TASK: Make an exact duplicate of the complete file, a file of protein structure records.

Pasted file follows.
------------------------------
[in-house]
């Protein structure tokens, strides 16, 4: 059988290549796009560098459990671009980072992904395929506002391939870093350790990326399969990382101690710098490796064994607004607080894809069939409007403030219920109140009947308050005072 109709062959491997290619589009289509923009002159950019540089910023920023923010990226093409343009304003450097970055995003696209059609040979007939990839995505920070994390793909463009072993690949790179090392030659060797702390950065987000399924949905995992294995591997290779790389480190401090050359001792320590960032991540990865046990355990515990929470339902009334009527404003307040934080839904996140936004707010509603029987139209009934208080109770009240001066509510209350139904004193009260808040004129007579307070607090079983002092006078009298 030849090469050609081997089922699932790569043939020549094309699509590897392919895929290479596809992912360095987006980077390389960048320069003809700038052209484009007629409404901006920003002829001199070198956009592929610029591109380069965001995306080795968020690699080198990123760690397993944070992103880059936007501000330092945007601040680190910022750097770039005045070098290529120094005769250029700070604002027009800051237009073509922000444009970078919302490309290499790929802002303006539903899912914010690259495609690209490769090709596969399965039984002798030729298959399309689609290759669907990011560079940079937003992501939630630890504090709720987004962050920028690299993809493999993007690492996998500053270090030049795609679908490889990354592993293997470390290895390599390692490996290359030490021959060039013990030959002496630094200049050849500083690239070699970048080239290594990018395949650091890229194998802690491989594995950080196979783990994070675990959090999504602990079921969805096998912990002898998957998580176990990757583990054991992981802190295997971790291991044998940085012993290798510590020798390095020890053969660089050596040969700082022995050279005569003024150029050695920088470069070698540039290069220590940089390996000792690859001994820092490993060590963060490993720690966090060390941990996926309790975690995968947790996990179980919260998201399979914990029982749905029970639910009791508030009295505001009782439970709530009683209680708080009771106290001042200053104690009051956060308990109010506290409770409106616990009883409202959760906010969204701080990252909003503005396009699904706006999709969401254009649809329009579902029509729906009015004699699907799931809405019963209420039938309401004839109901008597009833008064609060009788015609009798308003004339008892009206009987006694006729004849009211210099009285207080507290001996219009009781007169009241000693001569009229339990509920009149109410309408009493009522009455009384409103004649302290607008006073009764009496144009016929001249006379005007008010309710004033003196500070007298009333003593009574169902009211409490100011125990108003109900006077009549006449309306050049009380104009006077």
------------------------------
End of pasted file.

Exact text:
[in-house]
């Protein structure tokens, strides 16, 4: 059988290549796009560098459990671009980072992904395929506002391939870093350790990326399969990382101690710098490796064994607004607080894809069939409007403030219920109140009947308050005072 109709062959491997290619589009289509923009002159950019540089910023920023923010990226093409343009304003450097970055995003696209059609040979007939990839995505920070994390793909463009072993690949790179090392030659060797702390950065987000399924949905995992294995591997290779790389480190401090050359001792320590960032991540990865046990355990515990929470339902009334009527404003307040934080839904996140936004707010509603029987139209009934208080109770009240001066509510209350139904004193009260808040004129007579307070607090079983002092006078009298 030849090469050609081997089922699932790569043939020549094309699509590897392919895929290479596809992912360095987006980077390389960048320069003809700038052209484009007629409404901006920003002829001199070198956009592929610029591109380069965001995306080795968020690699080198990123760690397993944070992103880059936007501000330092945007601040680190910022750097770039005045070098290529120094005769250029700070604002027009800051237009073509922000444009970078919302490309290499790929802002303006539903899912914010690259495609690209490769090709596969399965039984002798030729298959399309689609290759669907990011560079940079937003992501939630630890504090709720987004962050920028690299993809493999993007690492996998500053270090030049795609679908490889990354592993293997470390290895390599390692490996290359030490021959060039013990030959002496630094200049050849500083690239070699970048080239290594990018395949650091890229194998802690491989594995950080196979783990994070675990959090999504602990079921969805096998912990002898998957998580176990990757583990054991992981802190295997971790291991044998940085012993290798510590020798390095020890053969660089050596040969700082022995050279005569003024150029050695920088470069070698540039290069220590940089390996000792690859001994820092490993060590963060490993720690966090060390941990996926309790975690995968947790996990179980919260998201399979914990029982749905029970639910009791508030009295505001009782439970709530009683209680708080009771106290001042200053104690009051956060308990109010506290409770409106616990009883409202959760906010969204701080990252909003503005396009699904706006999709969401254009649809329009579902029509729906009015004699699907799931809405019963209420039938309401004839109901008597009833008064609060009788015609009798308003004339008892009206009987006694006729004849009211210099009285207080507290001996219009009781007169009241000693001569009229339990509920009149109410309408009493009522009455009384409103004649302290607008006073009764009496144009016929001249006379005007008010309710004033003196500070007298009333003593009574169902009211409490100011125990108003109900006077009549006449309306050049009380104009006077």